The third instance was in Tadoba, near Nagpur. My son Akash, who was barely ten years old then, and I, had gone into the jungles with a guide. It was 6 in the morning, and the forest was coming alive with the chirping of birds. As the mission was to look for tigers, we headed straight to a waterhole about a kilometre from the forest bungalow.

At the waterhole that was nestling among the rocks, there were no tigers. But the wet pugmarks on the rocks were tell-tale signs that a tiger was there a few minutes ago. We looked around but couldn't see it; maybe at that very moment it was watching us from the dense jungle around! Disappointed, we started trekking back. Suddenly a full grown tiger emerged from the foliage and stood there majestically, staring at us from about 100 feet away!

The guide asked us to 'freeze' and we did just that. So much so that I didn't even attempt to click a photograph, though my camera was limply hanging around my neck.

After staring at us for a full minute, the tiger disappeared into the mystery of the forest.

Dazed out of our wits, we started our journey back, marvelling at how small and insignificant you feel in front of the raw, unbridled power of a wild animal!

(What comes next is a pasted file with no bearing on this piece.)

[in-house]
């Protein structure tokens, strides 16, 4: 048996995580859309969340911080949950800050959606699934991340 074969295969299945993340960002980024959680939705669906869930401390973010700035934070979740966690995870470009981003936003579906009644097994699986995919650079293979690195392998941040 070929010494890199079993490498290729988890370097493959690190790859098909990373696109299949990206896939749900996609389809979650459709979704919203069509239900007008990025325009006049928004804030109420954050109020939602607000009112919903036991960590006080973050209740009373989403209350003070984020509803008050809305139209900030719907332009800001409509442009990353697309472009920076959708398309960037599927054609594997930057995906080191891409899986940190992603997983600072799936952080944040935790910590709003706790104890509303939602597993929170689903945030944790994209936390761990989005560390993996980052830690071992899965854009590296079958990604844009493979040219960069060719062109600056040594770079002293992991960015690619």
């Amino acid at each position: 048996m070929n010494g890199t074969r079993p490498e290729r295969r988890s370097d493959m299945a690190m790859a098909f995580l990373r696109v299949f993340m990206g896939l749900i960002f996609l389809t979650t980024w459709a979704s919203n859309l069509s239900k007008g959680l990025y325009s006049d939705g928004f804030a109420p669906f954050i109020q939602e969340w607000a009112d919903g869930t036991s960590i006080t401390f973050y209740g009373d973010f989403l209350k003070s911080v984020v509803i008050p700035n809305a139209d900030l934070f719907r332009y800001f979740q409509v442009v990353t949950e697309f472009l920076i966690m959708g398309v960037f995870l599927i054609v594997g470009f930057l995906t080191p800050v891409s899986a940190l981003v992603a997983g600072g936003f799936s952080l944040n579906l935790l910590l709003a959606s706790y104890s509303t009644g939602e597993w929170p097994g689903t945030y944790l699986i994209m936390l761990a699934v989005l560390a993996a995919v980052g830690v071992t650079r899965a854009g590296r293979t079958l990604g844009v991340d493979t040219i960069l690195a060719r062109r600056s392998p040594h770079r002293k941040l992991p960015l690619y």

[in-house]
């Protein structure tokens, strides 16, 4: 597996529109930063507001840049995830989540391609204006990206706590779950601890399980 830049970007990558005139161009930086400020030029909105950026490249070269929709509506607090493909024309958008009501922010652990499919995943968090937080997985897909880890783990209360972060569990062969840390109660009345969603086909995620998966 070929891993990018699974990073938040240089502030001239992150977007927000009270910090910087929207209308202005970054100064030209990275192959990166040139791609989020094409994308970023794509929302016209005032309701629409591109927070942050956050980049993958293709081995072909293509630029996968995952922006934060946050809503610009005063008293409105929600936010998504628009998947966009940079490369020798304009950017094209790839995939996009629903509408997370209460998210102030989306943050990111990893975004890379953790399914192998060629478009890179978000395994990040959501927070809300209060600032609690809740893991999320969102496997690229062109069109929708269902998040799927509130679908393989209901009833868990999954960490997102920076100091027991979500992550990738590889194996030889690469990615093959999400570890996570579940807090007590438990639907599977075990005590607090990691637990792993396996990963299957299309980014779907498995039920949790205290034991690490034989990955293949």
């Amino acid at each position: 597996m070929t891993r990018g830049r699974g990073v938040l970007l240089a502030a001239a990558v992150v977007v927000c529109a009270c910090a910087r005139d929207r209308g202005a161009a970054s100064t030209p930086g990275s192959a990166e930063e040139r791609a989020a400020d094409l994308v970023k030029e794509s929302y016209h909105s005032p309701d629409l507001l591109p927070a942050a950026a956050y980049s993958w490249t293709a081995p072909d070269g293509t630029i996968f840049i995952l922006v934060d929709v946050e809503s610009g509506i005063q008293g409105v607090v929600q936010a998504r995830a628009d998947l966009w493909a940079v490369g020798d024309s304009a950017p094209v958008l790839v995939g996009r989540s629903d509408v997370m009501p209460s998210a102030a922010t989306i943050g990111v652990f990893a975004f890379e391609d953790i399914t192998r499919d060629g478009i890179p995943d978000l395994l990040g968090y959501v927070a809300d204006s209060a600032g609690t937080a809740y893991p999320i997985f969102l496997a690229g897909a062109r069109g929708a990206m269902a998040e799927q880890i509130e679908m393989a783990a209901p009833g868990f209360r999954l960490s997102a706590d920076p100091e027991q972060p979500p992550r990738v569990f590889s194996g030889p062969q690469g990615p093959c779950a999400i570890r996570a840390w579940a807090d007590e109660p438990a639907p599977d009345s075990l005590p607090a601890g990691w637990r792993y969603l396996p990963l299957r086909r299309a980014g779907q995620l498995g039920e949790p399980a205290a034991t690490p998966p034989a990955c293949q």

Here, we escaped because we were absolutely still – the tiger was neither threatened, nor provoked.

The last of the encounters of the wild kind happened on the 15th of June, this year. It was at Masinagudi, the last village before Mudumalai Sanctuary, on the Ooty-Mysore road.

There were three of us: The guide Ombalan, my brother Manu and me. Ombalan had been a guide in Mudumalai for over 15 years and he knew the forest like the palm of his hand.

But little did he know that very soon the lifeline on his palm would cross the path of a wild tusker.

Spurred on by the sound of an elephant, we set out into the dense jungle. Within minutes we saw a tusker moving into the distant foliage. Ombalan asked us to double up as the elephant was downwind and could easily sense our presence.

Then we saw two trunks towering above the bamboo grove, pulling down bamboo shoots, at a distance of some 150 feet.